Monday, September 28, 2009

Trash . . .

So last night I was coming home from an errand at about 10:00 and I saw these chairs in someone's trash. I drove by and did a U-turn. I had to have a look at them, and I thought they were cute so they went into the mom-mobile.

I have reupholstered things before, but the easy way. I have never torn apart a chair to re-upholster it. It was easy-peasy. The chairs are very sturdy and I had no need to add padding.

Whatcha think?

Biggest find ever. . .

I posted a while back about using Arm & Hammer Super Washing Soda and lemons to clean my tub. It is fabulous! And cheap too.
I decided that using Super Washing Soda worked so well that I decided to dissolve some in water to clean the kitchen. It worked wonders so I had the bright idea to put some in a spray bottle and keep it on hand. It works great. I used like a quarter cup in a large garden sprayer.

I use it to clean the grim off the bottom of my pots and pan. It literally wipes right off with a couple sprays and a paper towel. I use it for my toilets, sinks and shower. I also use it to wash down the cabinets and the outside of the trashcans. Now, I am not sure I could do without it!

Try it, I promise you will like it.

Any other cleaning tips out there? Let me know in the comments!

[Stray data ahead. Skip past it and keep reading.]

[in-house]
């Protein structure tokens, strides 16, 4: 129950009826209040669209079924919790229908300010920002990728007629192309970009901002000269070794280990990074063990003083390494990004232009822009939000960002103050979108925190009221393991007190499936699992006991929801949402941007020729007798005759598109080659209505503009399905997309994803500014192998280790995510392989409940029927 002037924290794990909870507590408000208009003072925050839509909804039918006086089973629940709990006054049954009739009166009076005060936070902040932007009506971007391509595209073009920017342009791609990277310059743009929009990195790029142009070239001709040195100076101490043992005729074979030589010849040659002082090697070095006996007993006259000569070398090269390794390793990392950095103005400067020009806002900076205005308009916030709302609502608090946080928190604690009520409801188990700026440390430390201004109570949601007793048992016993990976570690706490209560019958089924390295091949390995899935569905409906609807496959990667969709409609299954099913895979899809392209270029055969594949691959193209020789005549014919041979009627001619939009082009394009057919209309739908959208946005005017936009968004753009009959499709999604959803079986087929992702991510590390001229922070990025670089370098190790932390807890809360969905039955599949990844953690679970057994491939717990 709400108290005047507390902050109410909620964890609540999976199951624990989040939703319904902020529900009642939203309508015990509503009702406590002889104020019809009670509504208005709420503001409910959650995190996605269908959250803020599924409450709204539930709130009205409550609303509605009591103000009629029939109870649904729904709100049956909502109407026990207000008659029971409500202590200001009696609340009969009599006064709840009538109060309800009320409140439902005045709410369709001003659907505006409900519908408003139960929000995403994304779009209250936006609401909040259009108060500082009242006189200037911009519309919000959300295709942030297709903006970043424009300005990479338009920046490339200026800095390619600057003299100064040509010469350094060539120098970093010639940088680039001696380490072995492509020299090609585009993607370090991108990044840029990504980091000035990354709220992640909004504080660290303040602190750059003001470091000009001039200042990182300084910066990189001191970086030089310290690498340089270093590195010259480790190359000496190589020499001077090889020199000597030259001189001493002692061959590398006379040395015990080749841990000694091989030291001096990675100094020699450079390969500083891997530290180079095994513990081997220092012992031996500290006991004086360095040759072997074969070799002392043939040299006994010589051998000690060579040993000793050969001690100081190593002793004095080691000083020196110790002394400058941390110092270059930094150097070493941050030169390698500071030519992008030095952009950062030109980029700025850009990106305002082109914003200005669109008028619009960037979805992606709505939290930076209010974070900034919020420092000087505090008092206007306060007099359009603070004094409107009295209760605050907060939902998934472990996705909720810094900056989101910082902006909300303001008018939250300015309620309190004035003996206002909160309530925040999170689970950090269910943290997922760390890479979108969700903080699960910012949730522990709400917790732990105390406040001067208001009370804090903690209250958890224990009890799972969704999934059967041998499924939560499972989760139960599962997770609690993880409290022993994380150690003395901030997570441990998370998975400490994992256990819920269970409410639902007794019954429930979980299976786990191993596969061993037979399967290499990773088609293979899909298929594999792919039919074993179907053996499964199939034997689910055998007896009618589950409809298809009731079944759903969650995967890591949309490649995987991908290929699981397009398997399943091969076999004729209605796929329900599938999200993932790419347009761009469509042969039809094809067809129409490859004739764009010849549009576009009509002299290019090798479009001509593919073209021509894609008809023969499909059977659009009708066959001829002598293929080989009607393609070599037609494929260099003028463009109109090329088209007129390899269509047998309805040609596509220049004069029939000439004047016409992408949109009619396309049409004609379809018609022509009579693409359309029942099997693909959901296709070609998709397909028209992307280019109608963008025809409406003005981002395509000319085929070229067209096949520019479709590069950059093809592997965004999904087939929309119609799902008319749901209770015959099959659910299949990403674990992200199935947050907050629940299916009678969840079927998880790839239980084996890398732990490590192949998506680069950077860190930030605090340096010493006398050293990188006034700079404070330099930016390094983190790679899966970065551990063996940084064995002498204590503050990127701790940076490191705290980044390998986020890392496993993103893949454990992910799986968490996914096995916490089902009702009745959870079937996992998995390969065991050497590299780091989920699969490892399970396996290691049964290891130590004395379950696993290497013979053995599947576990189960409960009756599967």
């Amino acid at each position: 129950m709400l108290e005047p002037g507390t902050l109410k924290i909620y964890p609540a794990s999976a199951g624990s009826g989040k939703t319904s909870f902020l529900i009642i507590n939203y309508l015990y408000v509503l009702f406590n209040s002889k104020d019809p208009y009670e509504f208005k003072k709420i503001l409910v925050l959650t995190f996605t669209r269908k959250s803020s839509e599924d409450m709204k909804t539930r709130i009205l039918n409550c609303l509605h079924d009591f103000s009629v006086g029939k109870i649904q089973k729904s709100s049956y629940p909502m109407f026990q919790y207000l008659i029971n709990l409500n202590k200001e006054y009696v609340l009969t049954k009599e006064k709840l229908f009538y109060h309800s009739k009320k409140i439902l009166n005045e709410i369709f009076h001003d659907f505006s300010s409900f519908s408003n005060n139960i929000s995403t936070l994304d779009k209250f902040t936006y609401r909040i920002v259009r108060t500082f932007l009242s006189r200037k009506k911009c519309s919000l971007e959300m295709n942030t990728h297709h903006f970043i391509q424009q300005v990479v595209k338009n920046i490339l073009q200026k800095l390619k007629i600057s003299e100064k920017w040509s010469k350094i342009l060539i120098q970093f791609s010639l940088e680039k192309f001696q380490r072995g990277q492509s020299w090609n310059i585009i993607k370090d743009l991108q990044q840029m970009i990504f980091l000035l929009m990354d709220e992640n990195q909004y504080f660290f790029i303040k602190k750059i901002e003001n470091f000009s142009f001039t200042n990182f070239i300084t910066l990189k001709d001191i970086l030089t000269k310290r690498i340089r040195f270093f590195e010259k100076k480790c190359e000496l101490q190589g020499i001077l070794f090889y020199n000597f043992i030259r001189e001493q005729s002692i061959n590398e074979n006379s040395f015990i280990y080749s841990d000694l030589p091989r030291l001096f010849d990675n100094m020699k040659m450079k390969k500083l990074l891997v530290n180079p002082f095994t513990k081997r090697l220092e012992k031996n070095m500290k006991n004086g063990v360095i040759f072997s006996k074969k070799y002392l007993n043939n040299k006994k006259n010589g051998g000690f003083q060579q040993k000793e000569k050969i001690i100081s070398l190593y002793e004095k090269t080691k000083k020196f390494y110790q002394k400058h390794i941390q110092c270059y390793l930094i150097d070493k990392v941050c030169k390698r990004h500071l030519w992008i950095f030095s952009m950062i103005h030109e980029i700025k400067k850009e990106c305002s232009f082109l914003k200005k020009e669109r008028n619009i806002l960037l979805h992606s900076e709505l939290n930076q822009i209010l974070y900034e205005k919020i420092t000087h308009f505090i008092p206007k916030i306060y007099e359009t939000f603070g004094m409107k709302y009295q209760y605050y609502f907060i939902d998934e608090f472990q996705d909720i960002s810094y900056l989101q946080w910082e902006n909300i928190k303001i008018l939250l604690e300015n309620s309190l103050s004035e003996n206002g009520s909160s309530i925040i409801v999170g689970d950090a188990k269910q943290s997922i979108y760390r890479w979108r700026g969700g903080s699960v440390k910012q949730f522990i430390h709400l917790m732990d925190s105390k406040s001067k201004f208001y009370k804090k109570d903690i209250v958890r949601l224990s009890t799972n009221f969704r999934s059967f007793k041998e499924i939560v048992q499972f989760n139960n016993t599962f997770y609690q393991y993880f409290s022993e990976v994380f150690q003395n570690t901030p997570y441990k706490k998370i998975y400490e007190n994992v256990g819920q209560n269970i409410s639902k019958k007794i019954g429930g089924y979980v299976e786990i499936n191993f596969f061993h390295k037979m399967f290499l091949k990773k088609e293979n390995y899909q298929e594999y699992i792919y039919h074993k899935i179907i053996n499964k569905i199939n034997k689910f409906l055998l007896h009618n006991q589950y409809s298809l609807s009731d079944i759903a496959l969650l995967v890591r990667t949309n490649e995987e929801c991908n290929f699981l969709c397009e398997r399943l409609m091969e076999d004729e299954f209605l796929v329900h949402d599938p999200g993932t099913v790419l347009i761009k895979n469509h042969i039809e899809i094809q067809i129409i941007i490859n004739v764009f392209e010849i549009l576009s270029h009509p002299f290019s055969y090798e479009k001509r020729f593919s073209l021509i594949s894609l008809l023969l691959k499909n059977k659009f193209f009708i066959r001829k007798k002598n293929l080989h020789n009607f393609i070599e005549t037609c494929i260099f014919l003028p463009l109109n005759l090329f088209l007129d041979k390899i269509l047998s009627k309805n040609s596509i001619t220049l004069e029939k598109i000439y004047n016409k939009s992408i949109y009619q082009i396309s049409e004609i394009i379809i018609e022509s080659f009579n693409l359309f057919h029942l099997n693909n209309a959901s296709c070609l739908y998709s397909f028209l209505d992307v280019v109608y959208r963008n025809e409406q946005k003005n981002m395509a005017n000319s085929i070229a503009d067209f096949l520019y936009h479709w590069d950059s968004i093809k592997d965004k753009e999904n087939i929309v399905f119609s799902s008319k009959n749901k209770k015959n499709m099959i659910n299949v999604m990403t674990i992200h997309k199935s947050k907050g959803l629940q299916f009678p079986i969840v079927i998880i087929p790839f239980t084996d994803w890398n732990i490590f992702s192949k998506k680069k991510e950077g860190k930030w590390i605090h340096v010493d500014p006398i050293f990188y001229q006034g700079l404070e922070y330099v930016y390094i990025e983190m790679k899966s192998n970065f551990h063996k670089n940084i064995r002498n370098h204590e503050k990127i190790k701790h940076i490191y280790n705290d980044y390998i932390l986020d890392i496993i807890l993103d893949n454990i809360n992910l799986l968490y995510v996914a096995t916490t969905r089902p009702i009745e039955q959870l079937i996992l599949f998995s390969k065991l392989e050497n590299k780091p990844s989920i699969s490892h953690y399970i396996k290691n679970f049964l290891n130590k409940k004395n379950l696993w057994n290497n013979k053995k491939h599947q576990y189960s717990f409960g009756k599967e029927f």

Saturday, September 26, 2009

My darling daughter . . .

Baby girl, you have grown so very big.
I love you with all my heart and my soul!

Today my baby turns 6! It has been a year of firsts . . . her first sleepover, her first day at Kindergarten and her first trip on a school bus. McCartney has always been my velcro child. When Harrison was born, it was obvious he was daddy's boy. He loved me, but much preferred his father when he needed some lovin'. I never knew what it was like having a child attached to you until McCartney came along. She has been attached to me like an extra appendage since the day she was born. She goes just about everywhere with me and she is always helping me do whatever it is I am doing at the time. She loves to help with laundry, she likes to sit in my chair with me and she will always engage me in conversation at any given moment. When she gets off the bus at night she runs into my office at the daycare to hug me. She cannot go past my office to go outside without stopping to see me. She HAS to be near me every waking moment. When